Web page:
Beware the Ignorant Antagonist

This was the message Accident Fund’s Jeff White delivered in a recent presentation on disruption in insurance – and specifically workers’ comp. A few of Jeff’s slides are shared here…

The idea is simple – things you used to have to do via phone or fax or in person or thru the (gasp) snail mail you can do on your smartphone or tablet – instantly, securely, and at no cost.

Hotel reservation?  Hotels Tonite.

Plane? Get a reservation, get flight status pushed to you, change your seat, get an upgrade.

Get dog food? Amazon Prime.

Nearest coffee? Starbucks app – and pay for it too.

Check on your house? Sure – lock status, turn up the heat, watch home security cameras.

Banking? Deposit checks, pay bills, move money around via your phone.

Sports? Get scores, watch highlights, chat with fellow fans, post pictures, buy tickets.

Travel, retail, security, banking, entertainment – all have been disrupted, middlemen eliminated or drastically changed by adoption of smartphones, spread of a very fast internet, growth of artificial intelligence-driven decision making, internet banking.

This is happening with insurance now, driven by those same technologies, processes, capabilities. Think about the implications; here’s one.

Insurance is risk-sharing for potential losses, but it is a very blunt instrument. Risk is estimated using what are really crude tools to assess exposure, potential cost, liability. Technology allows risk takers and risk assumers to narrow down the actual “risk” a lot, lowering cost of risk and more accurately pricing that risk.  Others with similar risks share the burden – but that burden is much lower due to accurate understanding of exposure.


If a loss occurs, tech can pay the claim instantly.

The graphic below is not a “could be”, it’s a “what actually happened in real life.”

Think this won’t happen in workers’ comp?

Ask a former travel agent – there are lots of them.

Most insurance companies will NOT survive the transition.  That’s because they don’t want it to happen as it will reduce revenues, eliminate the need for executives with newly-irrelevant skills and experience, and make existing infrastructure partially obsolete.

New entrants who don’t have lots of infrastructure to support and business models rooted in current technology and buying patterns are the “Ignorant Antagonists”.  Many of them will fail due to “stupid, ignorant” mistakes – but some will survive, thrive, and come to dominate the insurance industry.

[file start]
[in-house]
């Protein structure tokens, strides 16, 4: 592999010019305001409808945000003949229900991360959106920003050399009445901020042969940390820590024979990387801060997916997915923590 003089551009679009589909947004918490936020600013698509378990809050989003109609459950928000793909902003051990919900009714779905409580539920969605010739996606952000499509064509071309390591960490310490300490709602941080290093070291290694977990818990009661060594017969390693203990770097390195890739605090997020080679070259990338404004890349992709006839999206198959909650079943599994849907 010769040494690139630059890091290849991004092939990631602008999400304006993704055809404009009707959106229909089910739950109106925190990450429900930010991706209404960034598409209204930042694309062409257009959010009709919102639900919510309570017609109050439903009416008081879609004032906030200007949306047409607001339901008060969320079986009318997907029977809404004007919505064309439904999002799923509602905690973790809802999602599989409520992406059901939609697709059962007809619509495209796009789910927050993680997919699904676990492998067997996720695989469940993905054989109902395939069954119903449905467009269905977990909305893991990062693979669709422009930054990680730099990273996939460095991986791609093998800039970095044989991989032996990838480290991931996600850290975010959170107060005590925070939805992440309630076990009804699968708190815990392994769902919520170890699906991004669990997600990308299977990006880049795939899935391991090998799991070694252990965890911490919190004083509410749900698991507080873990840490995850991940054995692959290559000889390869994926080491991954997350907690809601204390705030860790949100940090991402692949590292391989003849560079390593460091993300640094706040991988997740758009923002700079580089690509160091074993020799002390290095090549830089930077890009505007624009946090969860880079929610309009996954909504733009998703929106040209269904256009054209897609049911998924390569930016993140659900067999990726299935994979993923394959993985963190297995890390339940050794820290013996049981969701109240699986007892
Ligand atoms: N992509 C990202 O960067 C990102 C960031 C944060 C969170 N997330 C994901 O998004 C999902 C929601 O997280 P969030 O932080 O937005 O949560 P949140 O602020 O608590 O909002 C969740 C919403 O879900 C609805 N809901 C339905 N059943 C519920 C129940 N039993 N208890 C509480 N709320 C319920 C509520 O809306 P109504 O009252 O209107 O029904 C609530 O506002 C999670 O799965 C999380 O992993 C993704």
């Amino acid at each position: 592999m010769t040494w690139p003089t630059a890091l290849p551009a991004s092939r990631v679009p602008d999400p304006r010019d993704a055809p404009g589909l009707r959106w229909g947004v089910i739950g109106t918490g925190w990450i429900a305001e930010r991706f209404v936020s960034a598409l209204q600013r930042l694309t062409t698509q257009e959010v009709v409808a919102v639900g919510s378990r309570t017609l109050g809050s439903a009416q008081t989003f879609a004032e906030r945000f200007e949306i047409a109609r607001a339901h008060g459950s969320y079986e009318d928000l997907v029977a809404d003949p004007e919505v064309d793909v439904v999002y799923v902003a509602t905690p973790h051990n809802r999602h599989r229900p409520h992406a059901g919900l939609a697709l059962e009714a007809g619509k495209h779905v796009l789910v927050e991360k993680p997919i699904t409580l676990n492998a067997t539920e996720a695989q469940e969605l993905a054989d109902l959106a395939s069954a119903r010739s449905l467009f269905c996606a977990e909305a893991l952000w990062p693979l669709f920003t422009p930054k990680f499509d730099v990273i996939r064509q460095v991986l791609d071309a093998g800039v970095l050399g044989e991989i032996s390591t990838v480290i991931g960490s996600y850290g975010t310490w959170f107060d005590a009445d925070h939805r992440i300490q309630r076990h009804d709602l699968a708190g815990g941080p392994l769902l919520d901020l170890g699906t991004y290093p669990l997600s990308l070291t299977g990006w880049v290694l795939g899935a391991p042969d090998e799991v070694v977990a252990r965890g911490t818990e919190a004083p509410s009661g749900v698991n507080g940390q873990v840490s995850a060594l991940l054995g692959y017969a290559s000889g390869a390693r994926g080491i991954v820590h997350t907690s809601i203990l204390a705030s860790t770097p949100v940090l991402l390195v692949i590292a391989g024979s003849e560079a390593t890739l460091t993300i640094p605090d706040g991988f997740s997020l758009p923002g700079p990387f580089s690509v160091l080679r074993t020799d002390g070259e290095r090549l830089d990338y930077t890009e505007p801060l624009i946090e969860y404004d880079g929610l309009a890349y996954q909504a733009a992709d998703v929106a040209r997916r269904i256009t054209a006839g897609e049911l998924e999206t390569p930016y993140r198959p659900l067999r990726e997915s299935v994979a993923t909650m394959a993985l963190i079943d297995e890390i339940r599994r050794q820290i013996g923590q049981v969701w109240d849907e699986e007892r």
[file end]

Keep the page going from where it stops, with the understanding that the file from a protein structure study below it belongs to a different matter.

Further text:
What does this mean for you?

Your company tomorrow will be a lot different than it is today.  If it is around tomorrow. 

 

3 thoughts on “Beware the Ignorant Antagonist

  1. Ah, it’s easy to envision the eye-rolls from this post, Joe.

    Nobody likes to hear that the sky is falling but what if it REALLY IS this time?

    I’ll go on the record NOW and say that the future will belong to those who make things better, faster, and SIGNIFICANTLY cheaper. The fact is that insurance is among the lowest-hanging of fruits to technology entrepreneurs. Disintermediation is all but guaranteed in the years ahead and consumer costs are poised to DROP. Yup; I’ll say the same about healthcare costs too!

    Oh, and for c-suite executives who are comforted by the prospect that ‘regulations’ will prevent new technology-driven business models from gaining a foothold any time soon, please note that the same thinking didn’t stop self-driving cars from hitting the roads FASTER than anyone predicted…the entire U.S. auto industry is now at risk for bankruptcy (except for Ford, maybe) because of technologies developed by Google, Uber, and Tesla.

    The reality is that innovators from outside of the insurance industry are more than willing to ask for forgiveness rather than permission in pursuit of their solutions. They are also willing to take risks and to even fail sometimes. By contrast, the insurance industry is dominated by professionals who are often RISK ADVERSE. This is NOT the time to double-down on improving the quality of your horse drawn carriages, folks…you must embrace (or buy) that which makes your old model obsolete if you want to survive.

    Jeff White has pulled the proverbial fire alarm and I couldn’t agree more! Sadly, it will be largely ignored. So be it; there’s a whole new generation of leaders who see the world very differently and are eager to fill the void that is left behind…very soon.

  2. Good insight Joe. I work for a technology company offering a telemedicine solution specific to workers comp (CHC) and just recently used telemedicine for the first time for my own personal needs. It saved me so much time and hassle…15 minutes vs. 2+ hours! Companies that embrace new technology like telehealth in workers compensation will be rewarded.

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